Having been in attendance at a number of recent races, Jacques Villeneuve has finally confirmed speculation that he is eyeing a return to F1 in 2010 after three-and-a-half years away from the top flight, claiming the re-emerging 'human aspect' and focus on driver skill and on-track spectacle has made the sport more attractive to him again and suggesting his experience would be a boon with the test ban and continuing uncertainty over the technical regulations.
The French-Canadian's ten-year tenure at the highest level came to a somewhat abrupt end in mid-2006 when, off the back of a series of below-par performances for BMW-Sauber and rather too many accidents for the Bavarian manufacturer's liking, he was prematurely released from his contract ahead of the Hungarian Grand Prix, for which he was replaced by Robert Kubica, who went on to take the chequered flag inside the points on his F1 debut.
That ignominious ending, however, somewhat overshadowed an illustrious career that had taken in no fewer than eleven victories, 23 podium finishes, 13 pole positions and the 1997 Drivers' World Championship for Williams-Renault. With that experience – allied to prior successes in CART and subsequent outings in sportscars, NASCAR and the Speedcar Series – the son of the late, legendary Ferrari hero Gilles Villeneuve is confident that he still has much to give.
Having already thrown his hat into the ring for a seat at new, North Carolina-based outfit USF1 – arguing that he is a better and more rounded prospect than any of the home-grown American drivers available – the famously outspoken maverick and showman has now confessed that, albeit at 38 years of age, he is ready to retake his place on the grand prix grid and that, after years of apathy, he is beginning to fall back in love with F1 and reconsider the sport as 'fun'.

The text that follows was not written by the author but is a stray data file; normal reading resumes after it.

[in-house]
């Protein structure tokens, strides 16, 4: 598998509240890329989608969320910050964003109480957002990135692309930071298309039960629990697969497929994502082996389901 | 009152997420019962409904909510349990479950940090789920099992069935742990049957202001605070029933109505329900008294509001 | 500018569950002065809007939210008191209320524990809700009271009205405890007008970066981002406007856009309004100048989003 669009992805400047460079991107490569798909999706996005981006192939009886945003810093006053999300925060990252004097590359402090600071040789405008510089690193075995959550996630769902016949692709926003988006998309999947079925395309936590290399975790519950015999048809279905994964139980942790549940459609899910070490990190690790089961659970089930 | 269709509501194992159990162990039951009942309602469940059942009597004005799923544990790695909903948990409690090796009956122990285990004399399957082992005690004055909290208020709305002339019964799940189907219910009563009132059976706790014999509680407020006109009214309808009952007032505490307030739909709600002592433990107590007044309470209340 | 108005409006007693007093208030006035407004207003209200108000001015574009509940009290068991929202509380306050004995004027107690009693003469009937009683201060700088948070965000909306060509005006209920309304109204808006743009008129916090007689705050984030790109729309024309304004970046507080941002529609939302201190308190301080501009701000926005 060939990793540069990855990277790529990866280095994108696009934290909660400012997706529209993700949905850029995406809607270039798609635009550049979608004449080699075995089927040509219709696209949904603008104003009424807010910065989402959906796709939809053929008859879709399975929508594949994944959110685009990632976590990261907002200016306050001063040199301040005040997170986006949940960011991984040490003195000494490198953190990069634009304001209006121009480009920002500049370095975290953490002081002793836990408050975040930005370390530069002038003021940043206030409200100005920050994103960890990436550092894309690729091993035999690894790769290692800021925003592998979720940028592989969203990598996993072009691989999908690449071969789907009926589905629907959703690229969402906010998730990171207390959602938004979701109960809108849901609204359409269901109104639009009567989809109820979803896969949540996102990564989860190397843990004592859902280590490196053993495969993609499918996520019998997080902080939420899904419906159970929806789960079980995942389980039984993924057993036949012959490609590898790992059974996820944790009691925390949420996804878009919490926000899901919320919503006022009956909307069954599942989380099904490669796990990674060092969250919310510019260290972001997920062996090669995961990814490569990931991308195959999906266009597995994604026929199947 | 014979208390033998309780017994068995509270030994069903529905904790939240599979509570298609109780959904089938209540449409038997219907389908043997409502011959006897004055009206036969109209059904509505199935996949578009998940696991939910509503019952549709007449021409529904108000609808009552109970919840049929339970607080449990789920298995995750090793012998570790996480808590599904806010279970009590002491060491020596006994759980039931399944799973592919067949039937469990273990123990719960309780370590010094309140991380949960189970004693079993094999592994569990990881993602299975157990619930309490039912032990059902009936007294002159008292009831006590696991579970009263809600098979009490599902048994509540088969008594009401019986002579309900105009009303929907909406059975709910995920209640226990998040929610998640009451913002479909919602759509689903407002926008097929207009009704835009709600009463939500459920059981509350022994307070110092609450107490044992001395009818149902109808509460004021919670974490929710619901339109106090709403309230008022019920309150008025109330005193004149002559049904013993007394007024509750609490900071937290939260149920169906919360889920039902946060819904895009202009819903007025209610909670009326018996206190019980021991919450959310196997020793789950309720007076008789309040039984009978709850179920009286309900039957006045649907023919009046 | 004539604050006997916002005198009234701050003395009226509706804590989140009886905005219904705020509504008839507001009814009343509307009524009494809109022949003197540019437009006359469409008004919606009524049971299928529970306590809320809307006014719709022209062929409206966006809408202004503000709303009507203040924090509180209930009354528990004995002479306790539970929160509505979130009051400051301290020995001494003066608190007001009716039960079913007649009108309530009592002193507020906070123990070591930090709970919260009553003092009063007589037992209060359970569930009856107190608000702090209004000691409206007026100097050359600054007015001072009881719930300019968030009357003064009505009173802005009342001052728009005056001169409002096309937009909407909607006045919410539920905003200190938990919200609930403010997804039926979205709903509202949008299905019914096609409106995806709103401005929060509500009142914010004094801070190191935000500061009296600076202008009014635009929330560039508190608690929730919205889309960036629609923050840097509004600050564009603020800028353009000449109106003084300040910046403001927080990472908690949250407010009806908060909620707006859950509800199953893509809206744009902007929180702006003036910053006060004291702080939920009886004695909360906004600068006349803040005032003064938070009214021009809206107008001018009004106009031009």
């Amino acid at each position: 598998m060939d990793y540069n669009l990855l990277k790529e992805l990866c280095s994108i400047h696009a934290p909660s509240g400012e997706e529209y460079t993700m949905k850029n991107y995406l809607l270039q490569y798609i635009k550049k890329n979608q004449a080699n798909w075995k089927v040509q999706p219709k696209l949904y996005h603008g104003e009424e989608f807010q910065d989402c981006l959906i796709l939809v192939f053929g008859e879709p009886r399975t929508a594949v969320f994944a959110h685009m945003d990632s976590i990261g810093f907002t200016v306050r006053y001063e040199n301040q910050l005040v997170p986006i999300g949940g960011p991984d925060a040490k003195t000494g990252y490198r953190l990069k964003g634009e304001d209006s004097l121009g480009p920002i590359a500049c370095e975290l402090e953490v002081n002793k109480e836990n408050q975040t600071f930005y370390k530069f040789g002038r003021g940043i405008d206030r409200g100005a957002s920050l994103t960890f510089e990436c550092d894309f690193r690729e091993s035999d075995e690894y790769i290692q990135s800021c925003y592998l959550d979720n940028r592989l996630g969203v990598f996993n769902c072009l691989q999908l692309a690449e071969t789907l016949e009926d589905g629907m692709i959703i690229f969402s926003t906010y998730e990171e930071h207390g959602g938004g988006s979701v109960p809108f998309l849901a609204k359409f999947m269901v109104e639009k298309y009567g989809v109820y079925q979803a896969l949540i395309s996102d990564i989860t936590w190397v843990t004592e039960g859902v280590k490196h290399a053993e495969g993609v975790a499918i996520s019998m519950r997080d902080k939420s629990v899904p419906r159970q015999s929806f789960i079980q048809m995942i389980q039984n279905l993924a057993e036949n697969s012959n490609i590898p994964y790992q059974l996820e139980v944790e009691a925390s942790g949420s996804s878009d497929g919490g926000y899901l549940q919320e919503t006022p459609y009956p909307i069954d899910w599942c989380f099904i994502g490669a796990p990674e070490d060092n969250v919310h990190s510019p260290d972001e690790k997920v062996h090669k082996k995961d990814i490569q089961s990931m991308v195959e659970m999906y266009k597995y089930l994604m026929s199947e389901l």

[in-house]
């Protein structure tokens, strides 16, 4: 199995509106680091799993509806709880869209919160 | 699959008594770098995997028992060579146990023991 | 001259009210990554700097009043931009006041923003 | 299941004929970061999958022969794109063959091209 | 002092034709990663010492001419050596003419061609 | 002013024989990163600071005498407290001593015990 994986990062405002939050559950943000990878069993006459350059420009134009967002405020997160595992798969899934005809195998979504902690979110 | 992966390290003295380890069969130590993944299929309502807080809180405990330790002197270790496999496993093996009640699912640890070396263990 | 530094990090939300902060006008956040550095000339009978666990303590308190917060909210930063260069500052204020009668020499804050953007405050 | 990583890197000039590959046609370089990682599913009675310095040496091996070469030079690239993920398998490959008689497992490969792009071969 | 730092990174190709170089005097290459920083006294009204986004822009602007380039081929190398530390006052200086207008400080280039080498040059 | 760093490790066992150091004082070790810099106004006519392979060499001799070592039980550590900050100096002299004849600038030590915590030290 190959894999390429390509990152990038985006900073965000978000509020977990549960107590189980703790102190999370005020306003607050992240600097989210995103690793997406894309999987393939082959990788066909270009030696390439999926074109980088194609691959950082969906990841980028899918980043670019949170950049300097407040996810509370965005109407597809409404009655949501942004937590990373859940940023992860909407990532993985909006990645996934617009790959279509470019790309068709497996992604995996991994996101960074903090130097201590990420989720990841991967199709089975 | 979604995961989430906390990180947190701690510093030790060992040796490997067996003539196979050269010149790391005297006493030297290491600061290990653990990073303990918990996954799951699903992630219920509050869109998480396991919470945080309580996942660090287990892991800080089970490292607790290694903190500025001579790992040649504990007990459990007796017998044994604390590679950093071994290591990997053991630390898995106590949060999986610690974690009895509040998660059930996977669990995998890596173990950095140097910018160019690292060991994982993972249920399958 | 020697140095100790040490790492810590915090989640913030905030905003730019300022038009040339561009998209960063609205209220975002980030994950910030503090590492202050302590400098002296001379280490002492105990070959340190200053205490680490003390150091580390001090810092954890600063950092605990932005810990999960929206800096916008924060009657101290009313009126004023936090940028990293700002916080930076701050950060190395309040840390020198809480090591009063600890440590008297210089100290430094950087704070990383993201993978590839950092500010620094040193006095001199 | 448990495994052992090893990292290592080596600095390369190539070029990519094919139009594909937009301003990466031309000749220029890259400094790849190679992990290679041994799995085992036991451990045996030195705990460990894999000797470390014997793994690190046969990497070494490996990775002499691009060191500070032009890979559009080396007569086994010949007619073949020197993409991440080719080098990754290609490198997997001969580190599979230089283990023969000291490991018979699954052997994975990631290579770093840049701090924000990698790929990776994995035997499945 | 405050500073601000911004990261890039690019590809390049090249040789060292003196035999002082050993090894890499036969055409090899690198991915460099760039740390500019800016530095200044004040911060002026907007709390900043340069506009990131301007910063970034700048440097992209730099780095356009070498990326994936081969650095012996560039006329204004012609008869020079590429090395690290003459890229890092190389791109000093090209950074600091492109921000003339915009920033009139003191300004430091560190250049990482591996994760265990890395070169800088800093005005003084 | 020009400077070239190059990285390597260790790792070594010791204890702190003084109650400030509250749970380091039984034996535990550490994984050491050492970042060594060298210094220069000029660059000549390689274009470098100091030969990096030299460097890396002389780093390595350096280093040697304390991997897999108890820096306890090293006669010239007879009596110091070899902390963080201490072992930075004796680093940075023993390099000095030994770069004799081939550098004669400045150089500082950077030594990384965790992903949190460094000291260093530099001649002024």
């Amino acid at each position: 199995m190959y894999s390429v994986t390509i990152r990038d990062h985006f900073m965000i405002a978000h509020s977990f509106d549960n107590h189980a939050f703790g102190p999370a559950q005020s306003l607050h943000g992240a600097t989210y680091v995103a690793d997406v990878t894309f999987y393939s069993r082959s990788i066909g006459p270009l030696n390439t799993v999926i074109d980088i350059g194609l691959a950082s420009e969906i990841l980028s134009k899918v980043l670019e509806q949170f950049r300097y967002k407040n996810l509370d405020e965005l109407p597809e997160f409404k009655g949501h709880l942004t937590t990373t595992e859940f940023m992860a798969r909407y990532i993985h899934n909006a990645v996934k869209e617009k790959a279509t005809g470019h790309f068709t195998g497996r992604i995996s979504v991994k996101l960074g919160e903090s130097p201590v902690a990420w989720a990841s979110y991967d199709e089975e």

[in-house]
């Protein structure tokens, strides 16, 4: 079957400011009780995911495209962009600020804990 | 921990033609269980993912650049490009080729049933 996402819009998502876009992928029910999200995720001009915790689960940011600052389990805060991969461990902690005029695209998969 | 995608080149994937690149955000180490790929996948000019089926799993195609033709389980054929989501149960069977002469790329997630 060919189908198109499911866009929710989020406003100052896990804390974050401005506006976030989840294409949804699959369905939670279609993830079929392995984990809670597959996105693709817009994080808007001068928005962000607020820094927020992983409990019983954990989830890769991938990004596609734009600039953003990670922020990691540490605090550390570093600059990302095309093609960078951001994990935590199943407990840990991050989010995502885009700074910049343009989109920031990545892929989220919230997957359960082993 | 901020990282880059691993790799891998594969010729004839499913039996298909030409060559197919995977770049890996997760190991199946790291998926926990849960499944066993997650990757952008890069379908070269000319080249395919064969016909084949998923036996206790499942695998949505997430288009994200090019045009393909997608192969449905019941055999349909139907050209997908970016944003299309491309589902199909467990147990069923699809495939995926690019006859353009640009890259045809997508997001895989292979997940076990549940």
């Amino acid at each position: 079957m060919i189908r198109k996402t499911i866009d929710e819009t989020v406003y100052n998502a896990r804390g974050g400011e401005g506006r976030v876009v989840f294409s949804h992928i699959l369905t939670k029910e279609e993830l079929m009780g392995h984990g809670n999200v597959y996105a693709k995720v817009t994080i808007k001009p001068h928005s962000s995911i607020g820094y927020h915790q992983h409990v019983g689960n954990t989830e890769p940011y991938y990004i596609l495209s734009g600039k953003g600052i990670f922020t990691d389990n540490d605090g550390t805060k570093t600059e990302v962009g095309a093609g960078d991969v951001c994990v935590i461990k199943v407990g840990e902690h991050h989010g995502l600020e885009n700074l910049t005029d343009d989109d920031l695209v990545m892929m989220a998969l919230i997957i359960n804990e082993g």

“The human aspect is counting again, as it did in the past,” Villeneuve told Italian magazine Autosprint. “The work is more like the way I remember it, [though] the atmosphere, now like then, looks boring viewed from the outside. No-one speaks out; in my opinion that's also what loses fans. People want to see gladiators, [but] instead they all sound like they love each other. In reality everyone wants to beat everyone else.
“I'm a racing driver and I always will be; that's why I'm looking about myself for F1. Driving is the only thing that interests me, and all the mess that's happened [regarding the FIA/FOTA civil war] helps me. With the test ban, we experienced drivers are handy. I can't say what will happen, but I'm giving it a go.
“In my opinion today's cars are better to watch, and they will be even more so next year. It will be more fun driving them, especially with the fuel-stop ban. You can see them sliding more, without electronic aids. This way the show is better.
“I've been saying it for ten years – ban pit-stops, get back to slick tyres and get rid of electronics. I'm only sorry that compulsory pit-stops for tyre changes are staying, because that takes away some of the action coming from the fuel factor. It's good to see a driver who stays on the track without changing tyres, maybe running slower, while another one maybe wastes time in the pit-stop then closes the gap.
“When I left, F1 wasn't fun anymore, or rather, driving still was, but the atmosphere outside was bad. You'd spend your half hour with your race engineer, after which the computer would prepare your set-up and they'd tell you 'shut up and drive'. I'm the type of person that always speaks out, but towards the end everything became very difficult.”